Canada themovie is a journey that started long before we shot the first frames. For me, this journey started over twenty years ago, in long conversations about Canada with long time friends Doug Lennox, Bob Gardiner, and my father-in-law, Charlie Graham. The journey became much more focused when Bob suggested I talk to a man named Kirk Wipper whom he had met and worked with in 1967. Bob thought Kirk had a connection with the Canadian Canoe Museum in Peterborough Ontario, and might be contacted through them. My phone call to the Museum, inquiring for Mr. Wipper was met with the response, “No he’s not here today, would you like his home phone number?” That reply and the subsequent meeting with Kirk, was the beginning of a great friendship and the expansion of my 20-year journey into the thousands of years story that is Canada themovie.
The first conversation with Kirk lasted an afternoon. I had a five-minute DVD demo that was mostly pictures and the very beginnings of an idea. That first conversation grew into many and Kirk and his wife Ann introduced me to so many wonderful people, who contributed so much more: William Commanda (Grandfather), Ralph Ireland, James Raffan, Peter Adams, Cory Demitruk from Cambridge Bay. Kirk’s contribution to Canada themovie is significant but that contribution is dwarfed by his continuing contribution to this country.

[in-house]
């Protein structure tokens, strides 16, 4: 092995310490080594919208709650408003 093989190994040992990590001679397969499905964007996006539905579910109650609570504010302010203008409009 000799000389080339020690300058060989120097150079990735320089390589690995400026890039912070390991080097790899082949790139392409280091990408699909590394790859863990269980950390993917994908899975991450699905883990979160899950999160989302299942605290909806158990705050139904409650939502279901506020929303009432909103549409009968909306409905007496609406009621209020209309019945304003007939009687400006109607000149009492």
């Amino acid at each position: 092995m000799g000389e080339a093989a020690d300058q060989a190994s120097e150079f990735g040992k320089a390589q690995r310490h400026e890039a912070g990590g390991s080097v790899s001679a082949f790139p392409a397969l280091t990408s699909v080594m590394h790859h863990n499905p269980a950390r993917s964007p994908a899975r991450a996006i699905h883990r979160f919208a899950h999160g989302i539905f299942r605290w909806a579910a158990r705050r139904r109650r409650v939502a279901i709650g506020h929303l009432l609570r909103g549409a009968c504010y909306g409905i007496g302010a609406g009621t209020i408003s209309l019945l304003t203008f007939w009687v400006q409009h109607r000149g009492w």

Canada themovie is a story told by people from all parts of Canada. So many made a contribution, from Louis Kamookak in Gjoa Haven who lives on the land and shakes his head at Franklin’s folly, to Peter Adams in Peterborough, Ontario who calls Franklin’s mission “presumption” because he didn’t understand or failed to accept the harshness of the environment he was entering despite the fact that Europeans and Inuit had been whaling these waters for hundreds of years.
We crossed the country many times, I have lost track of how many thousands of kilometers we drove, mostly in Ontario. All our journeys started just outside of Toronto, one reality; 4 hours to Quebec, 16 hours to Nipigon, 1 more hour to Thunder Bay and another 6-7 to Manitoba.
One of the frequent stops on our way back from Quebec or Eastern Canada was with David Anderson, who along with his wife, live in David Thompson’s former home on the shore of the Raisin River in Williamstown, Ontario. Anderson’s generosity and enthusiasm bring insight into David Thompson and his relationships with First Nations peoples, the North West Company and the British, their garrisoning of Quebec, and so much more.
My understanding of this country has grown, but I am still bewildered by the continuing manipulation of our different languages and cultures, and of the First Nations peoples. I know that for some, the story that the Brits won on the Plains of Abraham is still a big deal. It seemed to work during the 1800s and early- to mid-1900s “when everything on the map that was pink was ours.” But this country began the process of reviewing our British colonial past in the 1940s, and this is a much different country today. Canada themovie is a reflection of that journey, and the cultural tapestry that is becoming Canada. - John Thomson